For the next installment of our MAKING SENSE webinar series — taking place August 20 at 2 p.m. EDT — we will take a closer look at implementing low condensing in refrigeration systems. If you’re ready to cut energy costs through low condensing operation, this webinar will explain exactly how to do just that.

While operators have attempted to lower condensing pressures in the past, they were met with limited success. This presentation will not only explain low condensing operation and its associated benefits, but will also expose common pitfalls and teach you how to avoid them. In this free webinar, you’ll learn:

  • What is low condensing refrigeration?
  • How do you implement low condensing operation in today’s refrigeration systems?
  • When can you expect a return on investment?

In addition, we’ll look closer at the potential challenges you may encounter, explore some ideal applications for low condensing, and discuss implementation details. As is the case with all of our MAKING SENSE webinars, presenters will answer attendees’ questions at the conclusion of the presentation.

The presenters of the live, low condensing webinar are three of Emerson’s most experienced practitioners of refrigeration system optimization: 

  • Mike Saunders, director of end user technical sales and support, Emerson Climate Technologies
  • Mitch Knapke, food retail market manager, Emerson Climate Technologies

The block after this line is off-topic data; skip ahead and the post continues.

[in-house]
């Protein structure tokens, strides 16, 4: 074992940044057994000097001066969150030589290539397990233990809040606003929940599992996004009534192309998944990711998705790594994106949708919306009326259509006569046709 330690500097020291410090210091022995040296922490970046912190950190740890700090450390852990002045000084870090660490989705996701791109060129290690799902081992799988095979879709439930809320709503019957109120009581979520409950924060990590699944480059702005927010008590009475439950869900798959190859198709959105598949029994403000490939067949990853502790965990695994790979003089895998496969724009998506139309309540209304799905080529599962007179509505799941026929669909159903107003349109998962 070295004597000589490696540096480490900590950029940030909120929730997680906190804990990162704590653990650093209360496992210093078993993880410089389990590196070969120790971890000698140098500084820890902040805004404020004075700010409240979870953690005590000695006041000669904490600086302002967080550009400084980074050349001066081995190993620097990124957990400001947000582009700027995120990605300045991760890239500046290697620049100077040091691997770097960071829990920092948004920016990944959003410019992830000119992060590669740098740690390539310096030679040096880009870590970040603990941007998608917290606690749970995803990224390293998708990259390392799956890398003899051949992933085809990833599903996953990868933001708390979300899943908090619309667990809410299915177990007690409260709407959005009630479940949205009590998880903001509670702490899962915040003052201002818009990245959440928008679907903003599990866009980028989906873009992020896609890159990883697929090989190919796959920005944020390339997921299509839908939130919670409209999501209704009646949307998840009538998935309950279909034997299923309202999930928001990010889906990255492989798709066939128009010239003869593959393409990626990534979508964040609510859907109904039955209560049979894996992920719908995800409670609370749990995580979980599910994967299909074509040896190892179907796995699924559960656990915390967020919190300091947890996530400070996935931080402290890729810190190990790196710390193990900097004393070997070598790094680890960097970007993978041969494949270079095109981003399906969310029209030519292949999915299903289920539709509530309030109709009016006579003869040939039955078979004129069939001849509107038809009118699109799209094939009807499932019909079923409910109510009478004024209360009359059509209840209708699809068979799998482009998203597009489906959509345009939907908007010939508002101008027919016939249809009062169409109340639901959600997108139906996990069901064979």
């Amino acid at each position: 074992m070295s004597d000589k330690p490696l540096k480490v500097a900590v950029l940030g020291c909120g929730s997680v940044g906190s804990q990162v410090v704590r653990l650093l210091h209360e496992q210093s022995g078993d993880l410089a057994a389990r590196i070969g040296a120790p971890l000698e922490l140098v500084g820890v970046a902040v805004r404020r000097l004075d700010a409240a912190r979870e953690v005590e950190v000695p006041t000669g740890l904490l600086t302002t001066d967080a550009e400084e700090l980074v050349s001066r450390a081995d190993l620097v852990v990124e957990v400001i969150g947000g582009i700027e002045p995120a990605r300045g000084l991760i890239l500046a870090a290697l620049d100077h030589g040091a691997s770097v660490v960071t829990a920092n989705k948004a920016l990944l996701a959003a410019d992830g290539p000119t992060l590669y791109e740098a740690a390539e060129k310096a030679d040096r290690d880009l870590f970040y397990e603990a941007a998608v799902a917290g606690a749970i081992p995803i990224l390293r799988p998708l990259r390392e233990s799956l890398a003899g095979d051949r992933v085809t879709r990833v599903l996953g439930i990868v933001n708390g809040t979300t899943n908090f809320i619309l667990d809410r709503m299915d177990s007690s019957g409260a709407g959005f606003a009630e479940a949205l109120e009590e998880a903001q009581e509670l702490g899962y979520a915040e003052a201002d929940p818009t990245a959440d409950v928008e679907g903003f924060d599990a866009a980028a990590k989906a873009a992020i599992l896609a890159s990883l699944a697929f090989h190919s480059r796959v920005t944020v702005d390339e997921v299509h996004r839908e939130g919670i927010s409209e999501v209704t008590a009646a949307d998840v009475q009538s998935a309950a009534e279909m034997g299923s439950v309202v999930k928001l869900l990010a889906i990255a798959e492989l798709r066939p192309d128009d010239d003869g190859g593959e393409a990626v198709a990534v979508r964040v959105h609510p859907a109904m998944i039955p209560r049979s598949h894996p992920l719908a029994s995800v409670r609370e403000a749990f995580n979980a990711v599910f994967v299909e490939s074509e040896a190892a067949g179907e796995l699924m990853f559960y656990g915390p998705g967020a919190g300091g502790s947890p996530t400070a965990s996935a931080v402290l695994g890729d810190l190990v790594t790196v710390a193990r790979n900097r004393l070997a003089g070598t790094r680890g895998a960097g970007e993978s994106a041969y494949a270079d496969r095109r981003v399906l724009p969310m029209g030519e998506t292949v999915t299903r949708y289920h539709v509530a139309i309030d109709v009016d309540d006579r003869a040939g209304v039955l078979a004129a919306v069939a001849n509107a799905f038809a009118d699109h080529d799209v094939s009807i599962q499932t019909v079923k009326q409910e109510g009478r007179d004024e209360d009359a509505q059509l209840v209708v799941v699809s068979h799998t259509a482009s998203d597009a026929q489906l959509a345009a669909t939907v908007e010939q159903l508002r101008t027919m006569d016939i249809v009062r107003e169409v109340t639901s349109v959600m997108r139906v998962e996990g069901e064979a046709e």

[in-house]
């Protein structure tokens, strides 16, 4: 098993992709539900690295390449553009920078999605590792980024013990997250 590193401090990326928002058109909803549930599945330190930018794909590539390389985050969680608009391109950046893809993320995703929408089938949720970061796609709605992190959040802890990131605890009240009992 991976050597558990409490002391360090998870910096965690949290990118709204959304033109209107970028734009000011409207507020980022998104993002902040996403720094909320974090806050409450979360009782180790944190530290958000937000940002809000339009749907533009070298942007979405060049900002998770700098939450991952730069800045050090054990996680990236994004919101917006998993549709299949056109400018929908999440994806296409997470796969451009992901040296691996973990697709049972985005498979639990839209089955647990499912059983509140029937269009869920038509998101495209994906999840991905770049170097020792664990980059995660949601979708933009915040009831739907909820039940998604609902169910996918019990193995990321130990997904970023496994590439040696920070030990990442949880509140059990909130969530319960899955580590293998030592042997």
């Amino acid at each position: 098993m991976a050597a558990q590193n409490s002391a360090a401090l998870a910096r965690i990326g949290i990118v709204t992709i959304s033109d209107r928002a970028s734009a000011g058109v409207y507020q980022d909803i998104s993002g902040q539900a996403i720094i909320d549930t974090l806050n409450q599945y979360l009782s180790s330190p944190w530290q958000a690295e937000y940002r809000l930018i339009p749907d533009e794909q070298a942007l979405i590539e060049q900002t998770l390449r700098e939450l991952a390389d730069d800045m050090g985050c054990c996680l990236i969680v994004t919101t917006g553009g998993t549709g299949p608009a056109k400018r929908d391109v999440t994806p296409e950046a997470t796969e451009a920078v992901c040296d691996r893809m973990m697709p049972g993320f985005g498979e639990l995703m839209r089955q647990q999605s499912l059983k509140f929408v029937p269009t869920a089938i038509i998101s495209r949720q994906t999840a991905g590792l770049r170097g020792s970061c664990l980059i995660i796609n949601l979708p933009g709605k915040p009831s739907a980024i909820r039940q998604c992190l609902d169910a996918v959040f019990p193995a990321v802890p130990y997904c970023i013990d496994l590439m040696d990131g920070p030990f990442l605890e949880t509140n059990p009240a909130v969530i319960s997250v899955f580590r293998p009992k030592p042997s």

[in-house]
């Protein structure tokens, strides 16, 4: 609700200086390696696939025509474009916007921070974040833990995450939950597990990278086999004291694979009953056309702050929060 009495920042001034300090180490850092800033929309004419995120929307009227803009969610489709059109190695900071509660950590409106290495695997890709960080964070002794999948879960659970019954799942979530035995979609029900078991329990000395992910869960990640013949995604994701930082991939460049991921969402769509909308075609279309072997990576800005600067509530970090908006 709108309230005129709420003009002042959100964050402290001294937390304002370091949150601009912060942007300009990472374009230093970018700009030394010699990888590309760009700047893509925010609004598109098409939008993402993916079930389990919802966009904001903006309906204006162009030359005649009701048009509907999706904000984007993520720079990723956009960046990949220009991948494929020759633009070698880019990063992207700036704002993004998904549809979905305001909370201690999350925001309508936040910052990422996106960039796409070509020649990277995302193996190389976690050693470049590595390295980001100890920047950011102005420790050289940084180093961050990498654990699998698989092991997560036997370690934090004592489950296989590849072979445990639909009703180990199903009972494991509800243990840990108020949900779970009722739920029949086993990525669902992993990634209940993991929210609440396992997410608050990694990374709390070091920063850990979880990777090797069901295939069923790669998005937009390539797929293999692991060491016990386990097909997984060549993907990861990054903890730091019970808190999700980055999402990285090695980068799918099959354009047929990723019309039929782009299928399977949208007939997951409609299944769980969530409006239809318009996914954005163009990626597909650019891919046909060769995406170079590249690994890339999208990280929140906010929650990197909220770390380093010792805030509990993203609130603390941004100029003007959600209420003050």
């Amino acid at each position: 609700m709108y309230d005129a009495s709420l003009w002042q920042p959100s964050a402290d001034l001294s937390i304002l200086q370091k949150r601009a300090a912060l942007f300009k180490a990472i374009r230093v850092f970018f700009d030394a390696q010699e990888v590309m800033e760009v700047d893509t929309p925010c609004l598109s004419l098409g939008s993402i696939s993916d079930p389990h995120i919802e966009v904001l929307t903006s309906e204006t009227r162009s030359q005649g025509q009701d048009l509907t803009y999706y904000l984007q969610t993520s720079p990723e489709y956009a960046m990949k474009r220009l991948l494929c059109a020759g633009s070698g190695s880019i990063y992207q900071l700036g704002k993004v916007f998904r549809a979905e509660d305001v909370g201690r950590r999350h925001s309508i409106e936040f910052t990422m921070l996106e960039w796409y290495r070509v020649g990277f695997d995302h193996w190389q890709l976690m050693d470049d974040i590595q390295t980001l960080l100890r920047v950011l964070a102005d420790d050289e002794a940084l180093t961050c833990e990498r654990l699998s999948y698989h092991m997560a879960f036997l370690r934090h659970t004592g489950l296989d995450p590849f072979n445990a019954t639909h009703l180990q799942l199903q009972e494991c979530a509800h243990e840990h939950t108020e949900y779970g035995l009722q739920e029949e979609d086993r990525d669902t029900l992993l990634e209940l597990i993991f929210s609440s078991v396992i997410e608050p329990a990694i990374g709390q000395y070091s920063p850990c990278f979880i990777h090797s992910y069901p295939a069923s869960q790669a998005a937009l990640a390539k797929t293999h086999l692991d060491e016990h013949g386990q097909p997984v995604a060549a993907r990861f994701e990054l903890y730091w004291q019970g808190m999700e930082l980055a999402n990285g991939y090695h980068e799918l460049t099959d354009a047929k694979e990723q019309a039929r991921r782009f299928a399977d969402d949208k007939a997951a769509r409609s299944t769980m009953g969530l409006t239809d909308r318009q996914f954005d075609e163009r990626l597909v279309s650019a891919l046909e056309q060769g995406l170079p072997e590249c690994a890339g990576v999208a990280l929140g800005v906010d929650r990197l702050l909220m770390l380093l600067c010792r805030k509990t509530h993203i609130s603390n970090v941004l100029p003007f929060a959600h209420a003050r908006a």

• Andre Patenaude, director of marketing, Emerson Climate Technologies Canada

Join us August 20 at 2 p.m. EDT for this free webinar and learn more about how we’re helping the refrigeration industry MAKE SENSE of the issues that matter most. Register now by visiting our website at www.emersonclimate.com/makingsensewebinars.

Craig Raney
Director of Marketing, Refrigeration
Emerson Climate Technologies

New Refrigeration Technology for walk-in beer keg coolers

The next time you are near Indianapolis, check out Sun King Brewery.  Emerson recently worked with Sun King Brewery (http://sunkingbrewing.com/) to fit new condensing units near the main entrance.  Since there wasn’t room to put the units in the back of the building, they needed quiet, reliable units that look good enough to be seen by visitors – and keep hundreds of barrels of beer fresh.  Read more about this case study

When you go, make sure that you sample their craft beers and take a brewery tour – and look for the new condensing units as you walk in.

Jason Prenger
Director – Refrigeration Engineering
Emerson Climate Technologies

Cleaning Up After Hurricane Sandy

It’s been one month since Hurricane Sandy roared across the northeastern edge of the United States wreaking havoc and, of concern to the HVACR industry, knocking countless air conditioning and refrigeration systems out of operation.

Emerson Climate Technologies recently released its position on flood damaged Copeland™ brand products to our wholesalers and contractors in order to aid them in the clean-up and rebuilding process. We’re recommending any flood-affected products be replaced as they could be a safety hazard or cause system reliability issues. While not under the best of circumstances, this does give the contractor the opportunity to upgrade older equipment to energy efficient systems that lower energy costs.

We at Emerson are looking to our wholesaler and contractor channels to let us know what equipment they’ll need to complete clean-up and rebuild projects over the coming weeks. As a call to action, Emerson Climate would like to receive feedback on model types, voltages, and applications to help us prepare our manufacturing plants to meet the needs of our customers. We’ll communicate this information through our channels to help support the work that is being done to get those systems up and running.

Karla Leskovsky
Social Marketing Manager
Emerson Climate Technologies